On the eve of Russia’s invasion of Ukraine, the novelist Andriy Kurkov was cooking borscht in Kyiv for a group of friends.
They included two western journalists who were in town to write about the escalating situation in Ukraine. But even then, after 150,000 Russian troops massed on the Ukrainian border and Vladimir Putin had signed decrees recognising the Russian-controlled republics in Donbas as independent statelets, most Ukrainians were blasé about the prospect of a full-scale invasion.
‘We were joking that this might be the last borscht in Kyiv,’ Kurkov says. ‘But when the evening was over, around midnight, everybody in my flat started exchanging mobile phone numbers. Just in case. There was a feeling something was about to happen.’
What was about to happen became clear within hours. Kurkov stood by the window of his flat in Kyiv’s historic quarter, rooted to the spot, as missiles rained down on the city. In hindsight, the war was inevitable, he says, in part because of two historic mistakes. The first was Putin’s vanity: ‘He’s getting old and frail, and he wants to be remembered in the school books as somebody who made Russia great again.’
The other was the belief in Ukraine and further afield that Putin would not take the conflict beyond the Donbas region, which has been at war since 2014. ‘60% of Ukrainians didn’t believe the war was possible because this type of war is unthinkable in the 21st century. They thought it was impossible to have this kind of war now, because everyone is civilised. Which meant they believed Russia was civilised. And this was a mistake.’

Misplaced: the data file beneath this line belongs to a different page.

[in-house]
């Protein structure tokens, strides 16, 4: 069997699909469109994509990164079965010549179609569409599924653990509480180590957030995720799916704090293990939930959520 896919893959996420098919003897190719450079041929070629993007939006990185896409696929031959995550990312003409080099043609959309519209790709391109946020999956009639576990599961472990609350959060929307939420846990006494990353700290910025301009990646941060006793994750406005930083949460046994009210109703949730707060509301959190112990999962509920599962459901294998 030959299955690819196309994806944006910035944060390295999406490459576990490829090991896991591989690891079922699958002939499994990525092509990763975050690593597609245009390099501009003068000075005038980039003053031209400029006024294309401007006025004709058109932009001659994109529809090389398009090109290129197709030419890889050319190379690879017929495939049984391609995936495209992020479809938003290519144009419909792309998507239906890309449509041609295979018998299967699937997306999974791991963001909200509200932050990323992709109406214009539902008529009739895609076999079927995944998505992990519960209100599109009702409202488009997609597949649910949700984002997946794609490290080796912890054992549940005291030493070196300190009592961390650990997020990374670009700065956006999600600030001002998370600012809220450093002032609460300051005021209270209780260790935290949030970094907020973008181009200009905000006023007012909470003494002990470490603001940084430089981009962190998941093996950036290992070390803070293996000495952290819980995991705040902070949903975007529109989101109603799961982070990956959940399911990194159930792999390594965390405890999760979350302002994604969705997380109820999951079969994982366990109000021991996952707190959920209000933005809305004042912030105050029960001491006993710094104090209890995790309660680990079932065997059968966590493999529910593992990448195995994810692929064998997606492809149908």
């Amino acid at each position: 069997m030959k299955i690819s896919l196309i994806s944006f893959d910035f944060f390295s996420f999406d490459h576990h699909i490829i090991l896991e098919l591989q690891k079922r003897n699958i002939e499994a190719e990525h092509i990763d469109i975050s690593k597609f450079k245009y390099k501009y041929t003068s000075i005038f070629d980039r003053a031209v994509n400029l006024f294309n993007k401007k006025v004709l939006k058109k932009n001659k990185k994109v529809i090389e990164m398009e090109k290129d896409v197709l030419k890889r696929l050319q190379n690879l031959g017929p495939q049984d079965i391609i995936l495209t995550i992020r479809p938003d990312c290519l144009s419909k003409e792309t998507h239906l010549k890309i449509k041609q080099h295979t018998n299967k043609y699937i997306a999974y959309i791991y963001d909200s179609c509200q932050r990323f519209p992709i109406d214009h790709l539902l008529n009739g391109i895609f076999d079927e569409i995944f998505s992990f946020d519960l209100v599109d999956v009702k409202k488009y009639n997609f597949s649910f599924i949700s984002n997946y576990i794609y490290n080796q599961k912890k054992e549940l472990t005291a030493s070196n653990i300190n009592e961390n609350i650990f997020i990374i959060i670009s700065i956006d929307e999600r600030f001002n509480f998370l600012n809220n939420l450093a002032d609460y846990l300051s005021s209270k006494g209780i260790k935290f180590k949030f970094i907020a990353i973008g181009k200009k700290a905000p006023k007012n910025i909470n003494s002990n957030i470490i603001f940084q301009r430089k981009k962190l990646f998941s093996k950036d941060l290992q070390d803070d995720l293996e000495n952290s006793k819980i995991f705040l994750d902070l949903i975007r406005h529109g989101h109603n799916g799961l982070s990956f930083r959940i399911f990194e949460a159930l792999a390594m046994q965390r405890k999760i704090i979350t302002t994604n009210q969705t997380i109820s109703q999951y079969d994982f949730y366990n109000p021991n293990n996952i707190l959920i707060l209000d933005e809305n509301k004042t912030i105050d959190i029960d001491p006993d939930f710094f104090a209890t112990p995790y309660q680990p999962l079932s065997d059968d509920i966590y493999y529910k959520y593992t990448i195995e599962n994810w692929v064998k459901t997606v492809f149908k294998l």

Kurkov, 61, was in The Hague last week to promote the Dutch translation of his latest novel, Grey Bees (Grijze bijen), and his recently published war diaries, Diary of an Invasion, at the Crossing Border festival. The latter describes how ordinary Ukrainians try to carry on with their daily lives in a war zone. He describes chronicling the war as more a duty than a pleasure and his way of contributing to the ‘war against the Russian attempt to colonise Ukraine again.’
Grey Bees was first published in Russian in 2018 – Kurkov is a native Russian speaker – and tells the story of two men who are the last remaining inhabitants of a village on the edge of the Donbas. One of them, Sergey Sergeyich, is a beekeeper who has to transport his charges to safety, out of the combat zone, a journey which brings him into contact with soldiers and civilians on both sides. The other, Pashka, is an old schoolmate and former rival, but fate has given the two men on opposite sides of the conflict a common cause: if they leave, their village will be destroyed.
The ‘grey’ in the title refers not just to the grey zone between the battle lines, but ‘the grey area in the minds of people in Ukraine who were never interested in politics’, Kurkov said. Sergeyich is an apathetic, somewhat naïve figure, but seen as a wise man because of his knowledge of bees. ‘When a person like this is confronted with the war, the first thing he does is defend what he loves. So everyone who is attacking his bees is an enemy. And then life forces him to analyse and take decisions, and take sides.’
Kurkov was born in Leningrad, now St Petersburg, in 1961, but moved to Kyiv at the age of two when his father got a job there as a test pilot. All his 24 novels have been written in Russian, though he has switched to Ukrainian for his non-fiction works and sometimes writes in English, his wife Elizabeth’s native tongue.
He sold his first novels on the streets of Kyiv, having published them himself using six tonnes of packaging paper he imported from Kazakhstan. He cut deals with owners of newspaper kiosks, made himself a sandwich board and stood between hawkers of Russian dolls until all the books were gone.